ODU signed 10 high school players in December and will announce any players coming to ODU this spring from the transfer portal in a week or so.
ODU will sign as many as 10 more players during the first week of February and likely will add more transfers in the spring.
ODU’s first 10 recruits marked a remarkable start for Rahne and his staff – they signed four of the top 17 players in Hampton Roads and the first four-star recruit in school history.
But the Monarchs take on a challenging schedule next season, likely their most challenging ever. They are scheduled to play in Conference USA but an early exit to the Sun Belt Conference remains possible. If so, that strengthens the league schedule considerably.
Regardless, the non-conference schedule will be among the most challenging in the Group of 5. ODU hosts Virginia Tech and Liberty and plays at Virginia and East Carolina.
ODU football coach Ricky Rahne
All four earned bowl bids in 2021.
New Virginia Tech coach Brent Pry makes his head coaching debut at ODU, possibly on a Friday night in front of a national TV audience. The game is scheduled for Saturday, Sept. 4, but Dr. Selig recently said officials are exploring options for moving the game to Friday night.
Pry and Rahne worked together at Penn State, where Rahne was the offensive coordinator and Pry the defensive coordinator.
“Brent Pry is a great football coach and a great motivator of men,” Rahne said. “I’m excited to be able to compete against him like I did in practice.
“Hopefully it’s a packed house when they come here.”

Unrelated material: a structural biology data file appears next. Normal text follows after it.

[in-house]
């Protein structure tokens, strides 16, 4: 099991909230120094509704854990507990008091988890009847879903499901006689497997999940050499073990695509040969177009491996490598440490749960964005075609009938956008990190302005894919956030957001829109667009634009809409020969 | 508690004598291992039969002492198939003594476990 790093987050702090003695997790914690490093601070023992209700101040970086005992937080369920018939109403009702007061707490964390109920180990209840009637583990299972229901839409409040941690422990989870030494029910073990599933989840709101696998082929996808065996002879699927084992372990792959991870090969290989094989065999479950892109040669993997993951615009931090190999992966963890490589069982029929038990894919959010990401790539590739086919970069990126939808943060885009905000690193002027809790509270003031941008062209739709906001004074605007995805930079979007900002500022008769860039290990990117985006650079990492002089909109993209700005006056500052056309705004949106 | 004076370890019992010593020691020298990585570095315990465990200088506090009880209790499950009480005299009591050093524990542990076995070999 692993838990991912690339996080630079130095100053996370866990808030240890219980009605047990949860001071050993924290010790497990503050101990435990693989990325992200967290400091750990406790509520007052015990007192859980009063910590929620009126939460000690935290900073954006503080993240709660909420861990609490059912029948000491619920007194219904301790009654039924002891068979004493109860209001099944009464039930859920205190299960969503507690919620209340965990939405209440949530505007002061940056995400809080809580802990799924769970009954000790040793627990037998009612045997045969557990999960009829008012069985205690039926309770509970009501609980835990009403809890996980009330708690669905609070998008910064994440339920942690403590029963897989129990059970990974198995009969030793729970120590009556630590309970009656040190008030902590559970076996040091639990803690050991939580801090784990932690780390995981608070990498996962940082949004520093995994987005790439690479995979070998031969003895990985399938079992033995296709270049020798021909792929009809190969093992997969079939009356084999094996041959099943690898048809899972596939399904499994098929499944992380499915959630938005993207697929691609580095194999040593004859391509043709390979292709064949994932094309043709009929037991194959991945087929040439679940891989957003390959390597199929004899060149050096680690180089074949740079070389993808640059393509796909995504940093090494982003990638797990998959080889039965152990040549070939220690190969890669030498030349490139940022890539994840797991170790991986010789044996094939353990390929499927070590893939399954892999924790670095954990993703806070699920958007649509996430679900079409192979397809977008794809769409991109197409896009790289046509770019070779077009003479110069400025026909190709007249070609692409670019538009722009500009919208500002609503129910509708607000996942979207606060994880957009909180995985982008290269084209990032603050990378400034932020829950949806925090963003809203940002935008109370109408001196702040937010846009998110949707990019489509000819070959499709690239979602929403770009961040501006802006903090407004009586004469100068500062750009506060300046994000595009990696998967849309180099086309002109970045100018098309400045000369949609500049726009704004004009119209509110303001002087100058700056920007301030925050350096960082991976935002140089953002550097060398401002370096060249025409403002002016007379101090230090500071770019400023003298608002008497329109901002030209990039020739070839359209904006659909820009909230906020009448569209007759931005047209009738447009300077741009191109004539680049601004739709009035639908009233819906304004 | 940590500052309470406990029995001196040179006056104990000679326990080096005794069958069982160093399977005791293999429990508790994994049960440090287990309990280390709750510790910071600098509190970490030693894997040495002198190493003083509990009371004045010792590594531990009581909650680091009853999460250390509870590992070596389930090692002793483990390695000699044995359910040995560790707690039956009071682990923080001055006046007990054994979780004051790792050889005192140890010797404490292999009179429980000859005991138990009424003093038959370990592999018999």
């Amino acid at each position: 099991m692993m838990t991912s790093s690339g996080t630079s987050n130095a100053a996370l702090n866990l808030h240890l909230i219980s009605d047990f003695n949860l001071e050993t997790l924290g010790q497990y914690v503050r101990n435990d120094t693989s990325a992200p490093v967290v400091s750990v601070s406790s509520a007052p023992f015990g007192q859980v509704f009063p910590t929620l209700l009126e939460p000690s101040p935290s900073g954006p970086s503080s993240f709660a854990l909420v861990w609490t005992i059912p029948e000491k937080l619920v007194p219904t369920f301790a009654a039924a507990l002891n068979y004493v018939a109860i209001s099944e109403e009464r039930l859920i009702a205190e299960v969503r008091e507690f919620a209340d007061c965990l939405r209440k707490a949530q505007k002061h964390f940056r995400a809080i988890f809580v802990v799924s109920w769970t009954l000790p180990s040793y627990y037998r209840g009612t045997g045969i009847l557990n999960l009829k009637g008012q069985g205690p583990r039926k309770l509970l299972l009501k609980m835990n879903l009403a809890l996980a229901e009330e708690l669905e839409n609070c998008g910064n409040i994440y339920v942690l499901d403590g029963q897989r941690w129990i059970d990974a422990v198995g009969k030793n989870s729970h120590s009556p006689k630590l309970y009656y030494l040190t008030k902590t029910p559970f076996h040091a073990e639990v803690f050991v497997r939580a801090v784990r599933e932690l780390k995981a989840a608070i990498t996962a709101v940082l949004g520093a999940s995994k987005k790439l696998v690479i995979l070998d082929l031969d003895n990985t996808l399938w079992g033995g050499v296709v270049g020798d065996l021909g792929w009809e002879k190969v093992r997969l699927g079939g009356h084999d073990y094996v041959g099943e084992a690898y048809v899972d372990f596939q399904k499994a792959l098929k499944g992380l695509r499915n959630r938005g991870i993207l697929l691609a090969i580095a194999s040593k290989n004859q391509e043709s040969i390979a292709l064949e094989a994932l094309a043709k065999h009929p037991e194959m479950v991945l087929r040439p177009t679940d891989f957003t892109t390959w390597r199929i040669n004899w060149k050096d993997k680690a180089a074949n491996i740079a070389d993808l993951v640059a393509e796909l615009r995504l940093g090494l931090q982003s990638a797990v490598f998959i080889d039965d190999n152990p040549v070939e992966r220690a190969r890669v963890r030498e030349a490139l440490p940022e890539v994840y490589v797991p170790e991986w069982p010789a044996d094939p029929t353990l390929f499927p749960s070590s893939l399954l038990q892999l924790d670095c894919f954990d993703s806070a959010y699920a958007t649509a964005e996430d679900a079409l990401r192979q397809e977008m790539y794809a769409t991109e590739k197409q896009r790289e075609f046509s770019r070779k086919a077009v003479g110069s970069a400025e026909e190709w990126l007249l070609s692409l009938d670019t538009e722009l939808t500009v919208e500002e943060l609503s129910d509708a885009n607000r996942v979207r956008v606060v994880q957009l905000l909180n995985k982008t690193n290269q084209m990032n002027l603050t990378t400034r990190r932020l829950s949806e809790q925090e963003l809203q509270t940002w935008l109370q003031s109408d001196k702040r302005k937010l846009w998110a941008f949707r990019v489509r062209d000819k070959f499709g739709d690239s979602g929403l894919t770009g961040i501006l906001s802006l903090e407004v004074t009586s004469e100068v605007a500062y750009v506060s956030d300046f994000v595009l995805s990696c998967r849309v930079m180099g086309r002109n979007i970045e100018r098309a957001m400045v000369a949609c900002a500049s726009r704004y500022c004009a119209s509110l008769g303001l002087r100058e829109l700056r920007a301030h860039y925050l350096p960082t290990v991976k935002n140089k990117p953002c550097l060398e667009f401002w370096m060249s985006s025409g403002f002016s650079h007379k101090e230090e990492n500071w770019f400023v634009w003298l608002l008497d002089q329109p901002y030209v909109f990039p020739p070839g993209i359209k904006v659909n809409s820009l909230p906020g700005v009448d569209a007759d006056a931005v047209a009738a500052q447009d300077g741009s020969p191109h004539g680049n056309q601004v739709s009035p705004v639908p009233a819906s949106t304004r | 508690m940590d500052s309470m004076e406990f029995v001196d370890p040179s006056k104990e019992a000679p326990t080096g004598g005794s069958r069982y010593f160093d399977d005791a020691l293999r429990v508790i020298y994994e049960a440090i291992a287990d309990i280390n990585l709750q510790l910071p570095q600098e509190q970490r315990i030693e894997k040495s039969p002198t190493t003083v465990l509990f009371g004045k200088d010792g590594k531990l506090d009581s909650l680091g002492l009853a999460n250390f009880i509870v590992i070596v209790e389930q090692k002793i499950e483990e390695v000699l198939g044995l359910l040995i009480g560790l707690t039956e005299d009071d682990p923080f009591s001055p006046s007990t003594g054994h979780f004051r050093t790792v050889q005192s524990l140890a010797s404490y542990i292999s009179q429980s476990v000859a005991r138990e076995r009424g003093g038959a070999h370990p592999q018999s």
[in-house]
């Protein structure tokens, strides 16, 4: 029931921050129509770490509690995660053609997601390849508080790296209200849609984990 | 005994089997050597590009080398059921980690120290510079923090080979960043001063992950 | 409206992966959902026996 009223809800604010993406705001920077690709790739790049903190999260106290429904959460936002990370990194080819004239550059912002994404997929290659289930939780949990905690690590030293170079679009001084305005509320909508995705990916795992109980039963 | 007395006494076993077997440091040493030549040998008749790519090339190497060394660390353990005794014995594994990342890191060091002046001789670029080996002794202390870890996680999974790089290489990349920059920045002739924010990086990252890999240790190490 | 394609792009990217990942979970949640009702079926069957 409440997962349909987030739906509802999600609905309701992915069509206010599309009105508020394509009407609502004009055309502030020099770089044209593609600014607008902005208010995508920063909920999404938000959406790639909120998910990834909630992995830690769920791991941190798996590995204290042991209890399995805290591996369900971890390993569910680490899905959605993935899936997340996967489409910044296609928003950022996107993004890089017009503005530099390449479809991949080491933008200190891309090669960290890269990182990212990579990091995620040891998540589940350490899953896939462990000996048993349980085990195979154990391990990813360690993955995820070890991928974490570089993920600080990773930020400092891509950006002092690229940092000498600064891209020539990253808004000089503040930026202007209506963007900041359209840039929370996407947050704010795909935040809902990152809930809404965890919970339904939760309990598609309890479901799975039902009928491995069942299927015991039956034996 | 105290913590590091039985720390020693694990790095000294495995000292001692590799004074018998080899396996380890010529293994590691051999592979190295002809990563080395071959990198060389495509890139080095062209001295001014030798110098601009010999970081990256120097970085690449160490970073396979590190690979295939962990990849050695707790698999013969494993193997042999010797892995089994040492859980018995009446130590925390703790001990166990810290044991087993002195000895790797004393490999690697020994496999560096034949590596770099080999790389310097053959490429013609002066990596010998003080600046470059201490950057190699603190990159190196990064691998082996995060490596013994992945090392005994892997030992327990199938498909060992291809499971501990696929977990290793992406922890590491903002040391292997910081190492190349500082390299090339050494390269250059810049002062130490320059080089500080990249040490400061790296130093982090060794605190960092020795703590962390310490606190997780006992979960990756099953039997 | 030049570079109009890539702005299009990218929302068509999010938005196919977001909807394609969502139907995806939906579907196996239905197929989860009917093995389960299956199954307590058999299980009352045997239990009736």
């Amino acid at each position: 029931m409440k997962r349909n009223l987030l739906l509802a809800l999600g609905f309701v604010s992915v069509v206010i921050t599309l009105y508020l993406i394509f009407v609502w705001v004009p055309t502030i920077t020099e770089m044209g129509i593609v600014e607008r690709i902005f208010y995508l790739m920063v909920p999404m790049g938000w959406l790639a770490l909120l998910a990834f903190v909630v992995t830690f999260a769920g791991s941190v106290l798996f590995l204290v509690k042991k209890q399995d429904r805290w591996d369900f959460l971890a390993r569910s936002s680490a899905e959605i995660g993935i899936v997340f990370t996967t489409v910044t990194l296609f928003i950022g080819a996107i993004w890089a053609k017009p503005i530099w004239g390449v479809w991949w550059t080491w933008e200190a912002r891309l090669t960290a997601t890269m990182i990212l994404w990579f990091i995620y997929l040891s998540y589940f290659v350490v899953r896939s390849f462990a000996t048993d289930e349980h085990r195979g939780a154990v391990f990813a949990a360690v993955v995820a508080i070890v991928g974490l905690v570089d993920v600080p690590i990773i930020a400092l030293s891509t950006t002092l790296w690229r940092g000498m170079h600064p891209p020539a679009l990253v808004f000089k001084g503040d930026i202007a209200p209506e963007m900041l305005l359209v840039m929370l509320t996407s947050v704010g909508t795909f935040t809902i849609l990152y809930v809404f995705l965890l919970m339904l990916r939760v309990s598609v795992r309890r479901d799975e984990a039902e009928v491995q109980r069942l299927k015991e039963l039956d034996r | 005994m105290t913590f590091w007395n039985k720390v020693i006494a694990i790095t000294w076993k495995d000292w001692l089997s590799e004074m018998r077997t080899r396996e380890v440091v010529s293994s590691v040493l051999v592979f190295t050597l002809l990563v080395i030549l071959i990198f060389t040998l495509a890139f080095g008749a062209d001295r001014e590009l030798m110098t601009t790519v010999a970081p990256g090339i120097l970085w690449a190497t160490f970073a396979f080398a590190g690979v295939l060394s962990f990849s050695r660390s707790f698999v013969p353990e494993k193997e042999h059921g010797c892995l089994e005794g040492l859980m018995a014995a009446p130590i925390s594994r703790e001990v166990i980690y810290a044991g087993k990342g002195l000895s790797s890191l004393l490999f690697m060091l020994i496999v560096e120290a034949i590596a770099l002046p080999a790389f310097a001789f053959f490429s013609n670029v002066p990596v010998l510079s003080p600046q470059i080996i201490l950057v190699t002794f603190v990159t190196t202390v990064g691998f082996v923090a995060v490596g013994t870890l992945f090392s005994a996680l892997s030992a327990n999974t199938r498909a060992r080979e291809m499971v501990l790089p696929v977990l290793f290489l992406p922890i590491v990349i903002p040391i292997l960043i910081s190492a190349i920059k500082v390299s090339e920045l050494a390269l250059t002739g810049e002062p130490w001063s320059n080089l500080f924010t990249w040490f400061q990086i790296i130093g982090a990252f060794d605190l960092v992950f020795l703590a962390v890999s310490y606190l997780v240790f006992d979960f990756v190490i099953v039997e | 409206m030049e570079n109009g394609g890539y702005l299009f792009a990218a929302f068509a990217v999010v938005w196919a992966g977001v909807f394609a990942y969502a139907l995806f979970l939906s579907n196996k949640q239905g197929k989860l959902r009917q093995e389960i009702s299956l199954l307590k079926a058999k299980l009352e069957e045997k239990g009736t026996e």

ODU sold out 20,500 tickets in 2019 on Tech’s last visit to Norfolk at old Foreman Field without putting tickets on sale to the general public. Every ticket was claimed by season ticket holders and donors and Virginia Tech fans who purchased tickets through the Blacksburg school.
I’d be surprised if every ticket isn’t sold weeks in advance next season again in 2022. Tech fans are going to take this game seriously. The last time the Hokies came to Norfolk, ODU upset Tech, 49-35, on national TV.
Jeremy Cox running for he game’s final touchdown against Virginia Tech in 2018
A rematch of that game with two former Penn State coordinators coaching on either sideline surely will end up in prime time on some network.
ODU fans have been clamoring on social media for ODU to put football season tickets on sale. That likely will happen in late January or early February.
There will be some changes to season ticket packages and while I can’t yet say what they are, my take is that the vast majority of fans will like the options ODU offers.
This year’s non-conference home schedule – Hampton and Buffalo – wasn’t the most attractive in ODU history, but it will be very attractive the next three seasons.
In addition to Virginia Tech and Liberty in 2022, Wake Forest and Buffalo (the Monarchs will be gunning for revenge for the 35-34 loss to the Bulls in 2021) play at S.B. Ballard Stadium in 2023 and Virginia Tech and East Carolina come to Norfolk in 2024.
It’s eight months until ODU football opens against the Hokies, and, yes, that’s a long time. But there will be a lot of news to come in the meantime.
Visit www.odusports.com daily for the latest offseason news on ODU football and all other Monarch athletic teams.
Minium worked 39 years at The Virginian-Pilot before coming to ODU in 2018. He covers all ODU athletic teams for odusports.com Follow him on Twitter @Harry_MiniumODU, Instagram @hbminium1 or email firstname.lastname@example.org